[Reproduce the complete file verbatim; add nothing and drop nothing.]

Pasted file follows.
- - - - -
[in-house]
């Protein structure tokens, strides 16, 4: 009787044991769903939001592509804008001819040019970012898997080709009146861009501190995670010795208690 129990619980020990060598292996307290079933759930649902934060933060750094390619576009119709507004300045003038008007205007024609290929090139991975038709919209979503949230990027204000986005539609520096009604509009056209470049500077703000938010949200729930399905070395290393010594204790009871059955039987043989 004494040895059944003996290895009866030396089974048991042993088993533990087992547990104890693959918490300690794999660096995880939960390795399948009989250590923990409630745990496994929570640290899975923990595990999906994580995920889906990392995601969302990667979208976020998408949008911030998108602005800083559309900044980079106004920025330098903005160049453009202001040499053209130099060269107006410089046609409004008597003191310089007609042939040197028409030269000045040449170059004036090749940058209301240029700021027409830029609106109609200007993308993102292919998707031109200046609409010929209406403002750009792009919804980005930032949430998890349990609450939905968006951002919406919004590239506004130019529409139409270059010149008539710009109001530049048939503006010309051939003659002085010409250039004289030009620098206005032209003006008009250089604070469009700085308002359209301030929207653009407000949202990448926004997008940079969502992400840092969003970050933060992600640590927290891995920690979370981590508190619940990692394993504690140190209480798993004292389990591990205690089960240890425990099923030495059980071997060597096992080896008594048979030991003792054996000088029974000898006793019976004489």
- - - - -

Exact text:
[in-house]
């Protein structure tokens, strides 16, 4: 009787044991769903939001592509804008001819040019970012898997080709009146861009501190995670010795208690 129990619980020990060598292996307290079933759930649902934060933060750094390619576009119709507004300045003038008007205007024609290929090139991975038709919209979503949230990027204000986005539609520096009604509009056209470049500077703000938010949200729930399905070395290393010594204790009871059955039987043989 004494040895059944003996290895009866030396089974048991042993088993533990087992547990104890693959918490300690794999660096995880939960390795399948009989250590923990409630745990496994929570640290899975923990595990999906994580995920889906990392995601969302990667979208976020998408949008911030998108602005800083559309900044980079106004920025330098903005160049453009202001040499053209130099060269107006410089046609409004008597003191310089007609042939040197028409030269000045040449170059004036090749940058209301240029700021027409830029609106109609200007993308993102292919998707031109200046609409010929209406403002750009792009919804980005930032949430998890349990609450939905968006951002919406919004590239506004130019529409139409270059010149008539710009109001530049048939503006010309051939003659002085010409250039004289030009620098206005032209003006008009250089604070469009700085308002359209301030929207653009407000949202990448926004997008940079969502992400840092969003970050933060992600640590927290891995920690979370981590508190619940990692394993504690140190209480798993004292389990591990205690089960240890425990099923030495059980071997060597096992080896008594048979030991003792054996000088029974000898006793019976004489």